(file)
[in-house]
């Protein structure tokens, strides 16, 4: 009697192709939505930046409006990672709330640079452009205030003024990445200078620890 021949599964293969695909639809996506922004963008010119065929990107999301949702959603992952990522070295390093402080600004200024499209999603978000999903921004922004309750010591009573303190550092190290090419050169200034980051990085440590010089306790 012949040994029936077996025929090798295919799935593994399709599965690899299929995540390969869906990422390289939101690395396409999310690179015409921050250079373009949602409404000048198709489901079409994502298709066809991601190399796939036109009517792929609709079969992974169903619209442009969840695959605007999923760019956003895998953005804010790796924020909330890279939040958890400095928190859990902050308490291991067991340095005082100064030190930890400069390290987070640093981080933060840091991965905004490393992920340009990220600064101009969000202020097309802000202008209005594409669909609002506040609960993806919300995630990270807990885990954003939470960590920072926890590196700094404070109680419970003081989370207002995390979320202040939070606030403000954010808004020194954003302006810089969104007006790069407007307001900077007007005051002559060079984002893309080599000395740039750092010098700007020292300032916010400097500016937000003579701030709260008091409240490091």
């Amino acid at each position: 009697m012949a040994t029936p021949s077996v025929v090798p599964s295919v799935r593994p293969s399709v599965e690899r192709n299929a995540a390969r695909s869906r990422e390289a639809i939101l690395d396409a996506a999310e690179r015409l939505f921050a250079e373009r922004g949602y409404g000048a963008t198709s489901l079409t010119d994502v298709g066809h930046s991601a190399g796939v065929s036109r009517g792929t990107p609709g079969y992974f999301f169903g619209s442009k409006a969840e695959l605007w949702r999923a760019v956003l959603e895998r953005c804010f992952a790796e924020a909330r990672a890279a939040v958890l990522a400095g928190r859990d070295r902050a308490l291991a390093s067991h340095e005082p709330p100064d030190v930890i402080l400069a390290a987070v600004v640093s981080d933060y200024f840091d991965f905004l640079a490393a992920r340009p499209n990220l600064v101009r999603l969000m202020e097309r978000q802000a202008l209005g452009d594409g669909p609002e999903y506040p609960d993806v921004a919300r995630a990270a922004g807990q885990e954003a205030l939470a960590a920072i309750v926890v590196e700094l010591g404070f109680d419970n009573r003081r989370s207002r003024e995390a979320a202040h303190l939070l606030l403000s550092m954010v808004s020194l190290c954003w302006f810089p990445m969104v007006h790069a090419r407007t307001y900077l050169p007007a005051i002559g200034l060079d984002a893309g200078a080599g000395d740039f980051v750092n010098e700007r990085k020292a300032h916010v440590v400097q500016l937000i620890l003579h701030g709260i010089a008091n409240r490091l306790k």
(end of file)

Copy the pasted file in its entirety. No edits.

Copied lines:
[in-house]
């Protein structure tokens, strides 16, 4: 009697192709939505930046409006990672709330640079452009205030003024990445200078620890 021949599964293969695909639809996506922004963008010119065929990107999301949702959603992952990522070295390093402080600004200024499209999603978000999903921004922004309750010591009573303190550092190290090419050169200034980051990085440590010089306790 012949040994029936077996025929090798295919799935593994399709599965690899299929995540390969869906990422390289939101690395396409999310690179015409921050250079373009949602409404000048198709489901079409994502298709066809991601190399796939036109009517792929609709079969992974169903619209442009969840695959605007999923760019956003895998953005804010790796924020909330890279939040958890400095928190859990902050308490291991067991340095005082100064030190930890400069390290987070640093981080933060840091991965905004490393992920340009990220600064101009969000202020097309802000202008209005594409669909609002506040609960993806919300995630990270807990885990954003939470960590920072926890590196700094404070109680419970003081989370207002995390979320202040939070606030403000954010808004020194954003302006810089969104007006790069407007307001900077007007005051002559060079984002893309080599000395740039750092010098700007020292300032916010400097500016937000003579701030709260008091409240490091």
């Amino acid at each position: 009697m012949a040994t029936p021949s077996v025929v090798p599964s295919v799935r593994p293969s399709v599965e690899r192709n299929a995540a390969r695909s869906r990422e390289a639809i939101l690395d396409a996506a999310e690179r015409l939505f921050a250079e373009r922004g949602y409404g000048a963008t198709s489901l079409t010119d994502v298709g066809h930046s991601a190399g796939v065929s036109r009517g792929t990107p609709g079969y992974f999301f169903g619209s442009k409006a969840e695959l605007w949702r999923a760019v956003l959603e895998r953005c804010f992952a790796e924020a909330r990672a890279a939040v958890l990522a400095g928190r859990d070295r902050a308490l291991a390093s067991h340095e005082p709330p100064d030190v930890i402080l400069a390290a987070v600004v640093s981080d933060y200024f840091d991965f905004l640079a490393a992920r340009p499209n990220l600064v101009r999603l969000m202020e097309r978000q802000a202008l209005g452009d594409g669909p609002e999903y506040p609960d993806v921004a919300r995630a990270a922004g807990q885990e954003a205030l939470a960590a920072i309750v926890v590196e700094l010591g404070f109680d419970n009573r003081r989370s207002r003024e995390a979320a202040h303190l939070l606030l403000s550092m954010v808004s020194l190290c954003w302006f810089p990445m969104v007006h790069a090419r407007t307001y900077l050169p007007a005051i002559g200034l060079d984002a893309g200078a080599g000395d740039f980051v750092n010098e700007r990085k020292a300032h916010v440590v400097q500016l937000i620890l003579h701030g709260i010089a008091n409240r490091l306790k």